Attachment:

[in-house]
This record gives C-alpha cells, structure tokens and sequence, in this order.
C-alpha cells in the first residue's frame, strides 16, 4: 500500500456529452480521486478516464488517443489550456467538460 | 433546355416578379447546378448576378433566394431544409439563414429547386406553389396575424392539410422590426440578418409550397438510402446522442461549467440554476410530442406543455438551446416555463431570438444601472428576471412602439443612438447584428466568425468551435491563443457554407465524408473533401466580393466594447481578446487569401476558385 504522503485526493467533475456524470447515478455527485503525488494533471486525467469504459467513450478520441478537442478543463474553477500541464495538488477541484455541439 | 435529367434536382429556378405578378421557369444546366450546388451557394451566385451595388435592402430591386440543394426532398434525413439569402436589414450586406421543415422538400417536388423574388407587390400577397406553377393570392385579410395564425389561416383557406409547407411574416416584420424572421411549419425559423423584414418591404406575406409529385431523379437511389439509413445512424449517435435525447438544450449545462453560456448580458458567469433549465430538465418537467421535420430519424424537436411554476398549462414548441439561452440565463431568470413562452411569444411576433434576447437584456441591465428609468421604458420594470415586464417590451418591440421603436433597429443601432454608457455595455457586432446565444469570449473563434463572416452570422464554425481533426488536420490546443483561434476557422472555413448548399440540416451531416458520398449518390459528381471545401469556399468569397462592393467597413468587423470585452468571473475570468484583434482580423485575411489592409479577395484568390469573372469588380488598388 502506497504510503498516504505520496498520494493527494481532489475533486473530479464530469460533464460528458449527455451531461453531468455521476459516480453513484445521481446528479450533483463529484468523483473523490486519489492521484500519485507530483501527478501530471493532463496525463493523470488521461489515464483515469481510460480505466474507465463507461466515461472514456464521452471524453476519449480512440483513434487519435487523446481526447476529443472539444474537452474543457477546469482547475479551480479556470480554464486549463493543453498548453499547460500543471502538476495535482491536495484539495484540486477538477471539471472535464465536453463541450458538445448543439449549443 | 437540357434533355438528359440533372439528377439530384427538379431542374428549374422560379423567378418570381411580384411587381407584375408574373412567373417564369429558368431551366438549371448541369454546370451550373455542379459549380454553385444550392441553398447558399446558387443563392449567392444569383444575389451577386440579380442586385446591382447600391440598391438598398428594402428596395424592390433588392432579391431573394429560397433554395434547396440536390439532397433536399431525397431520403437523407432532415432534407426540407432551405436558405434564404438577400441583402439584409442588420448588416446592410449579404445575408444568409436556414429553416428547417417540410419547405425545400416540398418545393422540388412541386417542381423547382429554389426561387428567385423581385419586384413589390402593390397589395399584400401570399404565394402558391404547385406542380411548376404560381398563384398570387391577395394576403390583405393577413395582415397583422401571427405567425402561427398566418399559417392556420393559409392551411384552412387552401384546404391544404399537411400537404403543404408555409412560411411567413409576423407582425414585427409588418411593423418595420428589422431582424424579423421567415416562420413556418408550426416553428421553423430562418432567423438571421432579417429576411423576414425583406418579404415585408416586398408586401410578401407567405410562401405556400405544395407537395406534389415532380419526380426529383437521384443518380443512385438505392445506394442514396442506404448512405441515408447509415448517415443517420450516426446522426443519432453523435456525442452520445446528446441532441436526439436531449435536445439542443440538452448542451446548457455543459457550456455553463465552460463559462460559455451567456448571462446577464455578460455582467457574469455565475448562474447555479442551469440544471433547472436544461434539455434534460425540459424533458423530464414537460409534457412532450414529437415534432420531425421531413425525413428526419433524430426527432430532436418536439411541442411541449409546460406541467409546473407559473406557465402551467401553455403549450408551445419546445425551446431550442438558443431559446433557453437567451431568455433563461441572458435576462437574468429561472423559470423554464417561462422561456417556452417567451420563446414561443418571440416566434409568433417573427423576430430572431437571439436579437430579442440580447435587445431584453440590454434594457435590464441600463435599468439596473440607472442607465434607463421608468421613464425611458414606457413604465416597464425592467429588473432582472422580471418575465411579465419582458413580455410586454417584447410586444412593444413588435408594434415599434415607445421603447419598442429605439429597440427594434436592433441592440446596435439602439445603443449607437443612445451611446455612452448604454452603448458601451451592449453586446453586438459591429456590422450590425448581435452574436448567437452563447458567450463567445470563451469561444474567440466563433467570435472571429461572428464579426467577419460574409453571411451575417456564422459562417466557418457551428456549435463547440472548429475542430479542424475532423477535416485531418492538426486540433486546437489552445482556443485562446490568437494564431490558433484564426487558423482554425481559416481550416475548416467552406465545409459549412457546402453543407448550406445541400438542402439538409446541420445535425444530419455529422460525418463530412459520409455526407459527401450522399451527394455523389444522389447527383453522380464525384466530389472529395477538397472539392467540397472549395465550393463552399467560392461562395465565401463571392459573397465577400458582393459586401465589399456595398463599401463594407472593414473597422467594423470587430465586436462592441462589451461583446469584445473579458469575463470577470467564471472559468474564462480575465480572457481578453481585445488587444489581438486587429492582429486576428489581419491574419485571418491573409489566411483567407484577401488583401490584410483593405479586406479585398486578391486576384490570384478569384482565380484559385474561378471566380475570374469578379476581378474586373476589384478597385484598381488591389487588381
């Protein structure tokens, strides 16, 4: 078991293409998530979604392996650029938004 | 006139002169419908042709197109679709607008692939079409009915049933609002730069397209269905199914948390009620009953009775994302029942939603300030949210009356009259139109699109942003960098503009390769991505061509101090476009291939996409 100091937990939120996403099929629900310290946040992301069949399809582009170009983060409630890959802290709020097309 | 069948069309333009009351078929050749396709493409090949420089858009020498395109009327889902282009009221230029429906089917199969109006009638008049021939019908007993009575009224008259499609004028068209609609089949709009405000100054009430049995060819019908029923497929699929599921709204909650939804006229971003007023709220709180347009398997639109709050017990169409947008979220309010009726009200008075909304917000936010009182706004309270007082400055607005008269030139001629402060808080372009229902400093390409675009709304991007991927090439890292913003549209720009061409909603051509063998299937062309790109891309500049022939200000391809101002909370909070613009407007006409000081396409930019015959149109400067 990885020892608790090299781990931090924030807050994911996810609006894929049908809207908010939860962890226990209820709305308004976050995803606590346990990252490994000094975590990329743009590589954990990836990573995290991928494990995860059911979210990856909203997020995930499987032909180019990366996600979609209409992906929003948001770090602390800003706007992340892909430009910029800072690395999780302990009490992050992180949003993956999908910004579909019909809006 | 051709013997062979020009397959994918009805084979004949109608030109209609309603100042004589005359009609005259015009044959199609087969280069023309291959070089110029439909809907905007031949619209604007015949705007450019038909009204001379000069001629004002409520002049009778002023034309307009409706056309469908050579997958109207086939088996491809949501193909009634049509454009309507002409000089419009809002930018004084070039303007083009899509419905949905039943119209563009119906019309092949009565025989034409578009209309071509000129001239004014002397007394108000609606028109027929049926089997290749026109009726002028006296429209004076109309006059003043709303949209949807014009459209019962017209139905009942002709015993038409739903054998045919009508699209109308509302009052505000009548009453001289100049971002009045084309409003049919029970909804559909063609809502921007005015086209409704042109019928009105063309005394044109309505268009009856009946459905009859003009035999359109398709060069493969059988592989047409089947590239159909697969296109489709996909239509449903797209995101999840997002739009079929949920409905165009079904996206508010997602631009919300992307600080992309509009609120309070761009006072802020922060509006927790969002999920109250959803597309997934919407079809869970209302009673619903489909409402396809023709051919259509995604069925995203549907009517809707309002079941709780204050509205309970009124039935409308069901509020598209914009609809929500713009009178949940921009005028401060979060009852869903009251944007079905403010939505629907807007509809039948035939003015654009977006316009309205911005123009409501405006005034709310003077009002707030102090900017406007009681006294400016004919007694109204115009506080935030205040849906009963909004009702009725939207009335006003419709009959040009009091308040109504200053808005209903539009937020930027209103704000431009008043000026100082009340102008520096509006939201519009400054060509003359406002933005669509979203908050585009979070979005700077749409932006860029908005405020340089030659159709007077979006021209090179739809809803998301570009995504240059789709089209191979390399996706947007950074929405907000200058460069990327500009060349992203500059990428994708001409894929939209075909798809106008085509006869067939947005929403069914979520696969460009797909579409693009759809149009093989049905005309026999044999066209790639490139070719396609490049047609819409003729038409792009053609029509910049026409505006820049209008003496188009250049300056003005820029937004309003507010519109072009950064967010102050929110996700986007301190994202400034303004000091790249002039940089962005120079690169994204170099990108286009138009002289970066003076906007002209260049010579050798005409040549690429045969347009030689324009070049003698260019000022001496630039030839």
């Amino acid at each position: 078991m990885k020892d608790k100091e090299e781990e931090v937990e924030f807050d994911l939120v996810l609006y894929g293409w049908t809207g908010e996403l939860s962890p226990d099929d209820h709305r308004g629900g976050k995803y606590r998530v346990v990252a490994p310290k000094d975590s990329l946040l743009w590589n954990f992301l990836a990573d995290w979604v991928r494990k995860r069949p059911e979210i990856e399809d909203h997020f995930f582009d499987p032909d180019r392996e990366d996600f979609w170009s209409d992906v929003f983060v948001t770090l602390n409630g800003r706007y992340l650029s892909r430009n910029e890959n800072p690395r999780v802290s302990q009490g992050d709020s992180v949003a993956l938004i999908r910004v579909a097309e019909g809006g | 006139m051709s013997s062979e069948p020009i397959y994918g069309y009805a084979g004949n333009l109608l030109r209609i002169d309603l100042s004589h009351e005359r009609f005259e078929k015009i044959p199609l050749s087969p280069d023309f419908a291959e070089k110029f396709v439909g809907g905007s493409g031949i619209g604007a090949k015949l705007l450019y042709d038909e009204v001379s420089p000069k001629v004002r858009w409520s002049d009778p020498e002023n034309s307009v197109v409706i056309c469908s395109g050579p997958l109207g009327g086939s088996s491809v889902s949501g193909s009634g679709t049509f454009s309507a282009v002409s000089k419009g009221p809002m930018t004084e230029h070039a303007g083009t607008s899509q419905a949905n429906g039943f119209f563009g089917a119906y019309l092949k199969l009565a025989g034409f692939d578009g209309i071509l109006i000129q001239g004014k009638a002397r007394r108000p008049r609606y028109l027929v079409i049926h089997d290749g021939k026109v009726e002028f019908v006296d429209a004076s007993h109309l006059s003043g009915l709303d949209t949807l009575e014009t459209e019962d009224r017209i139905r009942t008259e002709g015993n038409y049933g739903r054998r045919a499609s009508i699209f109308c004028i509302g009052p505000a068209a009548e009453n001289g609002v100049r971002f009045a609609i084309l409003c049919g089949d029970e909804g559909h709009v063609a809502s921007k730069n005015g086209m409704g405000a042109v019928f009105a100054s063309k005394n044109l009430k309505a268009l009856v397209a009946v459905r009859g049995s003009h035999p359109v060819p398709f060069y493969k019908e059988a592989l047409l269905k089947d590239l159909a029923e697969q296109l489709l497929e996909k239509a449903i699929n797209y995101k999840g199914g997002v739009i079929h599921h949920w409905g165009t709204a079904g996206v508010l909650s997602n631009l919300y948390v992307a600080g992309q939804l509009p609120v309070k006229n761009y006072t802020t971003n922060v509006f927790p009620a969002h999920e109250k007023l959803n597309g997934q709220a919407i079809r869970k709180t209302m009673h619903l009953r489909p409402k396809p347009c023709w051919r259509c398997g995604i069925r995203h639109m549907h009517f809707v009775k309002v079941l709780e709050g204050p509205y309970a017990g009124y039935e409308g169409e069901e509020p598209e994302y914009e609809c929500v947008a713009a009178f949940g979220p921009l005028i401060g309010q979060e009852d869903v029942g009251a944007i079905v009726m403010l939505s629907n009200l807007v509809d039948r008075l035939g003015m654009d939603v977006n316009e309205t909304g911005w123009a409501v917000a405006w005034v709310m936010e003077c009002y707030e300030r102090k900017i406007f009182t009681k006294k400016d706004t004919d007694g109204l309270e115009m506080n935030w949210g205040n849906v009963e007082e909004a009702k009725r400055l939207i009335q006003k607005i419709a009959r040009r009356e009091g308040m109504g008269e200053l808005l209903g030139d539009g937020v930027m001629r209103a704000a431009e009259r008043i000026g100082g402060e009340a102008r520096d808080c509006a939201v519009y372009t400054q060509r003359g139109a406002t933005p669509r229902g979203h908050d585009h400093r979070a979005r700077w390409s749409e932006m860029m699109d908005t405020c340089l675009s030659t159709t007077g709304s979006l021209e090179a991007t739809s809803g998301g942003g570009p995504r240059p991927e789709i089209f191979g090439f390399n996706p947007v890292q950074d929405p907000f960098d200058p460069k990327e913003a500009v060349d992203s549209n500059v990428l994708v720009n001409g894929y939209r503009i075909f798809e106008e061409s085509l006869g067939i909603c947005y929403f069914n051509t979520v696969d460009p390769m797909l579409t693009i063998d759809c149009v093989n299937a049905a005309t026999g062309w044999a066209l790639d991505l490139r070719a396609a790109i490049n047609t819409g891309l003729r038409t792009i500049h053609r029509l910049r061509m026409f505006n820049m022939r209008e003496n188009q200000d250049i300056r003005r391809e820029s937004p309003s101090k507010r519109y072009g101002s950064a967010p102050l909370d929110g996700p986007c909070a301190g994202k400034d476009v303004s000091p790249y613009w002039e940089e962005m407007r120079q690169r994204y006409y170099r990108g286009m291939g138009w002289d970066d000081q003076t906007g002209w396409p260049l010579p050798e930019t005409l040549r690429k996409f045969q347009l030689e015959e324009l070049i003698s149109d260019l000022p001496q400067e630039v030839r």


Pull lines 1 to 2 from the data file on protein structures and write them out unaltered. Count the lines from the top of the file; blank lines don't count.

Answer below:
[in-house]
This record gives C-alpha cells, structure tokens and sequence, in this order.